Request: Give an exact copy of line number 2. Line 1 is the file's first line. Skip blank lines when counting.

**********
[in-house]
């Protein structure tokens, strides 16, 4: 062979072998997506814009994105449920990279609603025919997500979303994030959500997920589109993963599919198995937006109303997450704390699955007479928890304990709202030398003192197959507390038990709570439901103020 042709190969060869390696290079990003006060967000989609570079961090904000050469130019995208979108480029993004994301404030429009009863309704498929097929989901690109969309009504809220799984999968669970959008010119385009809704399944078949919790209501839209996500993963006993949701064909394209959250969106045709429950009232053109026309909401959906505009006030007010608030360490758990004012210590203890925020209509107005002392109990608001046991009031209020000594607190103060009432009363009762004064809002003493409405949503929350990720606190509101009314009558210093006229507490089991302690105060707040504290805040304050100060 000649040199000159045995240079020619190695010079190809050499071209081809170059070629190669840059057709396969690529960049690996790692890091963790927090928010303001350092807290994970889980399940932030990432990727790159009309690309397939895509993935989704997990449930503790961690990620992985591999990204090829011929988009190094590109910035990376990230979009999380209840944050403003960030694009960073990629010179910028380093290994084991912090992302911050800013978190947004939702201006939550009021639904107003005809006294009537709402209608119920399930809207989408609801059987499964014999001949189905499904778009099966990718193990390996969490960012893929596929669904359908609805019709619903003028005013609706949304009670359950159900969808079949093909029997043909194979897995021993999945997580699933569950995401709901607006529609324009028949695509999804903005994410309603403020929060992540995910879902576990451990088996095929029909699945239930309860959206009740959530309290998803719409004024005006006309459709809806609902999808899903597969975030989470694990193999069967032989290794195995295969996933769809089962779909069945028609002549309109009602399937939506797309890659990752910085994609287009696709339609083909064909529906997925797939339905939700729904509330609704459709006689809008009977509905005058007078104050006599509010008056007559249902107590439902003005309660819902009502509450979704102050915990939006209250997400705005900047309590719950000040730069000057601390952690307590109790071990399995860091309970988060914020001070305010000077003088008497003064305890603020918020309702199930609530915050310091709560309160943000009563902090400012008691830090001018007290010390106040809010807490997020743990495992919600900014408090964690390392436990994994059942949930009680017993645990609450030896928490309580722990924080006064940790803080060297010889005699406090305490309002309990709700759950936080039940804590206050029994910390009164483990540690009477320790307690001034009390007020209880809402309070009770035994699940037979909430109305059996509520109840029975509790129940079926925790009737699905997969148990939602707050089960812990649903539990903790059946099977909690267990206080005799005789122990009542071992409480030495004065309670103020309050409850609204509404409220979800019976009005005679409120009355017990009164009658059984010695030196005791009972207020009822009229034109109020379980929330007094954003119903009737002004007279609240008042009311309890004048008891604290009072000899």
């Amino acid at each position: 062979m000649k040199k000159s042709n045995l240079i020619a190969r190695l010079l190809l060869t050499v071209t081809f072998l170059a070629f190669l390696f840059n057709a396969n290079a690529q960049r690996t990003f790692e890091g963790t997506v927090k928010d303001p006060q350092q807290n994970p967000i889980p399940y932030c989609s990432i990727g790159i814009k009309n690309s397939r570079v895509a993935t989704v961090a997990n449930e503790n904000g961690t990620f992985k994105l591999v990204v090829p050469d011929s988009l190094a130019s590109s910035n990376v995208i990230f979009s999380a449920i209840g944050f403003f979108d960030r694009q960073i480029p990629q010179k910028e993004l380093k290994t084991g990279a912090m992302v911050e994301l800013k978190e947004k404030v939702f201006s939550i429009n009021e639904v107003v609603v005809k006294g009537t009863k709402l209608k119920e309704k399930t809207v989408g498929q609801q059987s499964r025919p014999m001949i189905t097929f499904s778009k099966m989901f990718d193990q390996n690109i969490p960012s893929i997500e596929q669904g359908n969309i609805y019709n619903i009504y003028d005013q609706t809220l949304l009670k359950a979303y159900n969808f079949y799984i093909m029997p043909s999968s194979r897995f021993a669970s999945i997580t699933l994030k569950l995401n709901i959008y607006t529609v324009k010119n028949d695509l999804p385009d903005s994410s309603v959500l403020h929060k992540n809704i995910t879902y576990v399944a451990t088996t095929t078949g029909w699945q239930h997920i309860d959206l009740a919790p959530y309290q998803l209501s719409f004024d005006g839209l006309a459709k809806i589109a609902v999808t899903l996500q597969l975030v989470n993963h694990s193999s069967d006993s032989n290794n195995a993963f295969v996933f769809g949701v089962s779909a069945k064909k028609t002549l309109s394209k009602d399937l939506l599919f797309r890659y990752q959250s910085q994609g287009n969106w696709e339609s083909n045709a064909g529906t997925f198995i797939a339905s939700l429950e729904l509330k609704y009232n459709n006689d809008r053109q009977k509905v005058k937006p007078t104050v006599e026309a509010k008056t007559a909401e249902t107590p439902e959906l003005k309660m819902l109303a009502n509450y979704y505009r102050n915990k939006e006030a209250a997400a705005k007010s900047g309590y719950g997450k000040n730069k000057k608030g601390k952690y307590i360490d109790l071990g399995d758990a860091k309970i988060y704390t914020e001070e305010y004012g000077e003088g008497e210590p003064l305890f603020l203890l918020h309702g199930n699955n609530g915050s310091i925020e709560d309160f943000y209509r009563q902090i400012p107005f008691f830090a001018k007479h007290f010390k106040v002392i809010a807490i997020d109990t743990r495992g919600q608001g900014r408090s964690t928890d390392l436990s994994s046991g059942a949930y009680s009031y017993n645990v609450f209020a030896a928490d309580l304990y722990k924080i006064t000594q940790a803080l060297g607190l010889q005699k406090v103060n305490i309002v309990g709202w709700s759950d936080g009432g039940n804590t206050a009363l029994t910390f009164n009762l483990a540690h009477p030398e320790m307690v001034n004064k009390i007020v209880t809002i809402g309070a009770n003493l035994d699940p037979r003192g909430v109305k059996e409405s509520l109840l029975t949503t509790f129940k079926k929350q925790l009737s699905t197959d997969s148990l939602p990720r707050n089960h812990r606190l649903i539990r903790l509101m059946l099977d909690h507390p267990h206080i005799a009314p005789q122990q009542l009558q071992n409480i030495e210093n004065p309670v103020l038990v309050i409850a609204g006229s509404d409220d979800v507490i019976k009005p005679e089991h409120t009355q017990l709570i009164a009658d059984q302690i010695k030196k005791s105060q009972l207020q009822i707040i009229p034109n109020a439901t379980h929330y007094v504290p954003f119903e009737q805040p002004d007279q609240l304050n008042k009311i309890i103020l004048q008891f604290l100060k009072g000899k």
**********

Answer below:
């Protein structure tokens, strides 16, 4: 062979072998997506814009994105449920990279609603025919997500979303994030959500997920589109993963599919198995937006109303997450704390699955007479928890304990709202030398003192197959507390038990709570439901103020 042709190969060869390696290079990003006060967000989609570079961090904000050469130019995208979108480029993004994301404030429009009863309704498929097929989901690109969309009504809220799984999968669970959008010119385009809704399944078949919790209501839209996500993963006993949701064909394209959250969106045709429950009232053109026309909401959906505009006030007010608030360490758990004012210590203890925020209509107005002392109990608001046991009031209020000594607190103060009432009363009762004064809002003493409405949503929350990720606190509101009314009558210093006229507490089991302690105060707040504290805040304050100060 000649040199000159045995240079020619190695010079190809050499071209081809170059070629190669840059057709396969690529960049690996790692890091963790927090928010303001350092807290994970889980399940932030990432990727790159009309690309397939895509993935989704997990449930503790961690990620992985591999990204090829011929988009190094590109910035990376990230979009999380209840944050403003960030694009960073990629010179910028380093290994084991912090992302911050800013978190947004939702201006939550009021639904107003005809006294009537709402209608119920399930809207989408609801059987499964014999001949189905499904778009099966990718193990390996969490960012893929596929669904359908609805019709619903003028005013609706949304009670359950159900969808079949093909029997043909194979897995021993999945997580699933569950995401709901607006529609324009028949695509999804903005994410309603403020929060992540995910879902576990451990088996095929029909699945239930309860959206009740959530309290998803719409004024005006006309459709809806609902999808899903597969975030989470694990193999069967032989290794195995295969996933769809089962779909069945028609002549309109009602399937939506797309890659990752910085994609287009696709339609083909064909529906997925797939339905939700729904509330609704459709006689809008009977509905005058007078104050006599509010008056007559249902107590439902003005309660819902009502509450979704102050915990939006209250997400705005900047309590719950000040730069000057601390952690307590109790071990399995860091309970988060914020001070305010000077003088008497003064305890603020918020309702199930609530915050310091709560309160943000009563902090400012008691830090001018007290010390106040809010807490997020743990495992919600900014408090964690390392436990994994059942949930009680017993645990609450030896928490309580722990924080006064940790803080060297010889005699406090305490309002309990709700759950936080039940804590206050029994910390009164483990540690009477320790307690001034009390007020209880809402309070009770035994699940037979909430109305059996509520109840029975509790129940079926925790009737699905997969148990939602707050089960812990649903539990903790059946099977909690267990206080005799005789122990009542071992409480030495004065309670103020309050409850609204509404409220979800019976009005005679409120009355017990009164009658059984010695030196005791009972207020009822009229034109109020379980929330007094954003119903009737002004007279609240008042009311309890004048008891604290009072000899």